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The Form Factor

The fastest way of entering text is still the keyboard. People have tried to convince me that handwriting recognition is getting good, but most humans have problems with my handwriting, and it gets worse every year. Speech recognition is now pretty good for a single speaker, after some training, but dictation is really hard. There is a reason few executives have Dictaphones anymore: It's faster for them to type their own letters than to dictate the letters and have a secretary type them. This wasn't the case with mechanical typewriters, where a single mistake could mean rewriting the whole page, but after the invention of the Backspace key, the situation quickly changed.

Entering text isn't the only thing I do, however. I already have a nice folding keyboard for when I want to enter text on a small device, so the most important thing is the display. Currently, I have two handheld devices with very different screen technologies. One has a thin-film transistor (TFT) screen. At 200 dpi, it's superb for video and dynamic user interfaces, and okay for text. The other screen is a 166 dpi E Ink display, which is gorgeous for text and monochrome illustrations, and terrible for anything else. I can read the E Ink display for hours without experiencing any problems with my eyes, but the TFT is not so good, and doesn't work at all in direct sunlight.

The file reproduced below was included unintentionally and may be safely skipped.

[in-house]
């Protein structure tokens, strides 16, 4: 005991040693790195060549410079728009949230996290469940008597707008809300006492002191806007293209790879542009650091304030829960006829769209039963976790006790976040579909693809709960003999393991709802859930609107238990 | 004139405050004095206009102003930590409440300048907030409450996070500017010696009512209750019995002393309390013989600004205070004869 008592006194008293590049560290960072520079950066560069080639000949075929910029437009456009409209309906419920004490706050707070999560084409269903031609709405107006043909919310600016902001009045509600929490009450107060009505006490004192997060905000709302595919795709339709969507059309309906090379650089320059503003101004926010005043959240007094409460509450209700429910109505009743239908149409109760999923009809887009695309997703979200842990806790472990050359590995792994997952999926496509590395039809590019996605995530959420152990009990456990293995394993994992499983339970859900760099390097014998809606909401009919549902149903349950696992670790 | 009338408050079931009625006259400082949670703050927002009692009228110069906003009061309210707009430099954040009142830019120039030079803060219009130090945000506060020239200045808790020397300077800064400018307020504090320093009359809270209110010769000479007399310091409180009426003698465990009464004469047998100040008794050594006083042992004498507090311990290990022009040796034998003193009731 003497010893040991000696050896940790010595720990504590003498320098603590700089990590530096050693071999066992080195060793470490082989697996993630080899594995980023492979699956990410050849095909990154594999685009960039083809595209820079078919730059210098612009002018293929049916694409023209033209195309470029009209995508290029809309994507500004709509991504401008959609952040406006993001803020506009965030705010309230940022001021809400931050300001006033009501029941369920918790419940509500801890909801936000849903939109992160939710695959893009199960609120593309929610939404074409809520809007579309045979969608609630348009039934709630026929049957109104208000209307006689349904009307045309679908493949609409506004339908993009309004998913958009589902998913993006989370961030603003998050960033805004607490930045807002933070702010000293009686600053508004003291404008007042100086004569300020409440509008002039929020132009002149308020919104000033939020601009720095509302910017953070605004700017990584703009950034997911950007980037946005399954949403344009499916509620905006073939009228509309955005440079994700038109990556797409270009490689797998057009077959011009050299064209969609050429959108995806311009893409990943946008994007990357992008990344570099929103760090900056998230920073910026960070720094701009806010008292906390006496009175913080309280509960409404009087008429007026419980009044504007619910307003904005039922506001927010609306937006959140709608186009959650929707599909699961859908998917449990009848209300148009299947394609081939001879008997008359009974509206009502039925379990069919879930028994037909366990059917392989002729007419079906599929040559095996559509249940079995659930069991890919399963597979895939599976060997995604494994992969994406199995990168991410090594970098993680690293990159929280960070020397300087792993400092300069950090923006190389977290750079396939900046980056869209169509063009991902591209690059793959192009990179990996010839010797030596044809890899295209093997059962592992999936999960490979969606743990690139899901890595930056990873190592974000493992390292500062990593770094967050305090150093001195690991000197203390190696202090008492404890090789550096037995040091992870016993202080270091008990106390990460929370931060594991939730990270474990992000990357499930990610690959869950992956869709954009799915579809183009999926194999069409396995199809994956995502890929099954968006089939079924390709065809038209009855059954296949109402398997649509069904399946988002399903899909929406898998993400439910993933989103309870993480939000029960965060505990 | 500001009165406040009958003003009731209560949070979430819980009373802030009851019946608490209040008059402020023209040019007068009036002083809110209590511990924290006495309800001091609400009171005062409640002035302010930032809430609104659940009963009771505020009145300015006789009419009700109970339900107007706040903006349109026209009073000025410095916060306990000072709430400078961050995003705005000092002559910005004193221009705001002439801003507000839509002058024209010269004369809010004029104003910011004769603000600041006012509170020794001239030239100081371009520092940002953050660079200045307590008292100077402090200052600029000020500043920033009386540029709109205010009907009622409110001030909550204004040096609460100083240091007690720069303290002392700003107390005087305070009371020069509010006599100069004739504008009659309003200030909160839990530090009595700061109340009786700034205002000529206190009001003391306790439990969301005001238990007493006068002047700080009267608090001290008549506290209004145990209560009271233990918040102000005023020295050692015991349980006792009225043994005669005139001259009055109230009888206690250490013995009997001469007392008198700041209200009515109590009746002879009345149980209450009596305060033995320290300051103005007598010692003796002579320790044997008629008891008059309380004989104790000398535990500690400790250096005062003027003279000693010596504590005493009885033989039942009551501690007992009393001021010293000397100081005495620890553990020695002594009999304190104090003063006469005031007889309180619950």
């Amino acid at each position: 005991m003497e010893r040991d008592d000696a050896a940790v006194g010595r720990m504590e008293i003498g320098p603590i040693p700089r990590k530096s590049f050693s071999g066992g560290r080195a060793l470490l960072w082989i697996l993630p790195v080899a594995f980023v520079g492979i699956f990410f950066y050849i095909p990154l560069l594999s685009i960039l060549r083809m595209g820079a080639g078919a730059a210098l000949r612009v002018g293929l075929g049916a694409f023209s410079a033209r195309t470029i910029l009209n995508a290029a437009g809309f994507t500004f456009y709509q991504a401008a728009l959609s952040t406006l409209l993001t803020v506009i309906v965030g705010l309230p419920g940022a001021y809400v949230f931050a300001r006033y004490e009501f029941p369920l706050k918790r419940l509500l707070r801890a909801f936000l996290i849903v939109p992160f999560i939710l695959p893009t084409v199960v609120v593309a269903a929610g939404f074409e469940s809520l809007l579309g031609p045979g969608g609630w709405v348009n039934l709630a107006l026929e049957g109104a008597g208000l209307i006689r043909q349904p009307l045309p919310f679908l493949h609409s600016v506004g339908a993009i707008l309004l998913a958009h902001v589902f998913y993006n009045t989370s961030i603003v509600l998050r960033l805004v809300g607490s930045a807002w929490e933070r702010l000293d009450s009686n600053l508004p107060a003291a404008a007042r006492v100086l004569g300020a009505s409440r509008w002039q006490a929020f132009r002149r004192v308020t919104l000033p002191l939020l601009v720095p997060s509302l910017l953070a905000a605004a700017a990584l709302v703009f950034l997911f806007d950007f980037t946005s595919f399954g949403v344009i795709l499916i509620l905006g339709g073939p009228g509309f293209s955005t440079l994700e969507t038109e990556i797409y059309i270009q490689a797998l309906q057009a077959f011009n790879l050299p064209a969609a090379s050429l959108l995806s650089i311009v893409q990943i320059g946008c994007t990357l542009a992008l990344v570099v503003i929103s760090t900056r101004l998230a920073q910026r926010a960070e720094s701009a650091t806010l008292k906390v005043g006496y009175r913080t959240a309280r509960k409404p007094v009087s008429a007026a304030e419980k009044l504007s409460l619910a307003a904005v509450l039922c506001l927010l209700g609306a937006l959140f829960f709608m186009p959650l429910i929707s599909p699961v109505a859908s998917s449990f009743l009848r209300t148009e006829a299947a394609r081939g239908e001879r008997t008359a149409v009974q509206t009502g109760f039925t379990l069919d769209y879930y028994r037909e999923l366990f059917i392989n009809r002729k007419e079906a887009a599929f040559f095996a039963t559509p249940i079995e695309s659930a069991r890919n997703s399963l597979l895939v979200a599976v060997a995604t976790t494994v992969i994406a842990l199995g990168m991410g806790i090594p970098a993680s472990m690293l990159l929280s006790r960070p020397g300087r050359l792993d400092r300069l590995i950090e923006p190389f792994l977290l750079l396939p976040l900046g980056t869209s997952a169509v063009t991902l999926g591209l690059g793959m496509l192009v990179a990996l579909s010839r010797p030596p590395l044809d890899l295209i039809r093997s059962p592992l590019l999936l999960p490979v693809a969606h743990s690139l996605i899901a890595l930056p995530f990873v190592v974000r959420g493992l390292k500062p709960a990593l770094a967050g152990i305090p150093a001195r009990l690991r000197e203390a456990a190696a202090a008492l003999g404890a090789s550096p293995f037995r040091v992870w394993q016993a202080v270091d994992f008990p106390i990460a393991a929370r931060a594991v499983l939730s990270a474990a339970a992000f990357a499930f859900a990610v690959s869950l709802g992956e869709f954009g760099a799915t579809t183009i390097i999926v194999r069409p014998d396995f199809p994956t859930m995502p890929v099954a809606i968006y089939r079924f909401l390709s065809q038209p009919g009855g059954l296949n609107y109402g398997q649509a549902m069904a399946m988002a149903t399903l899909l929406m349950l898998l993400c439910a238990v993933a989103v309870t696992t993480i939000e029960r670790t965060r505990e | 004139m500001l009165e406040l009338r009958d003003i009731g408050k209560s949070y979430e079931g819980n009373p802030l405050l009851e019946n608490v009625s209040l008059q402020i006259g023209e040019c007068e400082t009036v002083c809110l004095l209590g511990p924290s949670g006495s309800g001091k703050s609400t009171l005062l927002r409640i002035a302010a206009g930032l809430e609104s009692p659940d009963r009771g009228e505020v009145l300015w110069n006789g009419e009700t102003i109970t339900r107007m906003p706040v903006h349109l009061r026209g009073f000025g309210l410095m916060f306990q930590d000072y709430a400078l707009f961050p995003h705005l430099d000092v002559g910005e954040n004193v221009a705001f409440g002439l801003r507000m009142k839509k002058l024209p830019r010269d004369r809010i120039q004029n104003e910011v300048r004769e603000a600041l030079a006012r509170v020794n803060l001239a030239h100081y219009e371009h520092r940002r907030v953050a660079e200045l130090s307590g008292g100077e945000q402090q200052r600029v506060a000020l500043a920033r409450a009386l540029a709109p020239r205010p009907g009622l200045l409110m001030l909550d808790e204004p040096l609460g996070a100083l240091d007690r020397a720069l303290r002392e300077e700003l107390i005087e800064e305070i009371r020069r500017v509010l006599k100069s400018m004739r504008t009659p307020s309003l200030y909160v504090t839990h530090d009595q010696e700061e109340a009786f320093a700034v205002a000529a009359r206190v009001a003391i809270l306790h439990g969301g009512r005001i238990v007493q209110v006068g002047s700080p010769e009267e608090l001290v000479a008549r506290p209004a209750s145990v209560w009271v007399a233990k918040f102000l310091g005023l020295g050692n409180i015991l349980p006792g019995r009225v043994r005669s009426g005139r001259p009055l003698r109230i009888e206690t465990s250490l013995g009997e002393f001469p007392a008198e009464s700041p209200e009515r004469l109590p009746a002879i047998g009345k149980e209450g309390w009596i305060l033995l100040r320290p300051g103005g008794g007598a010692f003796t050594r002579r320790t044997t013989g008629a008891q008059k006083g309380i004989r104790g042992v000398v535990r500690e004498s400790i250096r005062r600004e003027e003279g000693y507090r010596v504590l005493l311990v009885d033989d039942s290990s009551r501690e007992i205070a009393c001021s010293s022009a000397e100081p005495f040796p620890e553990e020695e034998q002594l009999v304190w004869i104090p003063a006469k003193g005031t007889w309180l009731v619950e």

TFTs are starting to see competition from organic light-emitting diodes (OLEDs), which are very different from liquid crystal displays (LCDs). An LCD display relies on a bright light behind it, and blocks the bits of light the user shouldn't see. An OLED emits light the user should see, which means that OLEDs can be made transparent. I expect the next generation of mobile displays to be two layers: OLED on top, color E Ink underneath. If you can get the response time for E Ink up to about half a second, that's enough for entering text; I've used SSH over connections with more latency than that, and you only notice it at the start. The current response times, around 0.9 seconds, are just a bit too long. This presents some interesting challenges for GUI designers. In most applications, I'd expect to see the document drawn on the E Ink display, and floating palettes and other dynamic UI elements drawn on the OLED. You might see some things drawn in a two-stage way, so that characters you type or lines you draw are first shown on the OLED and then on the E Ink display.

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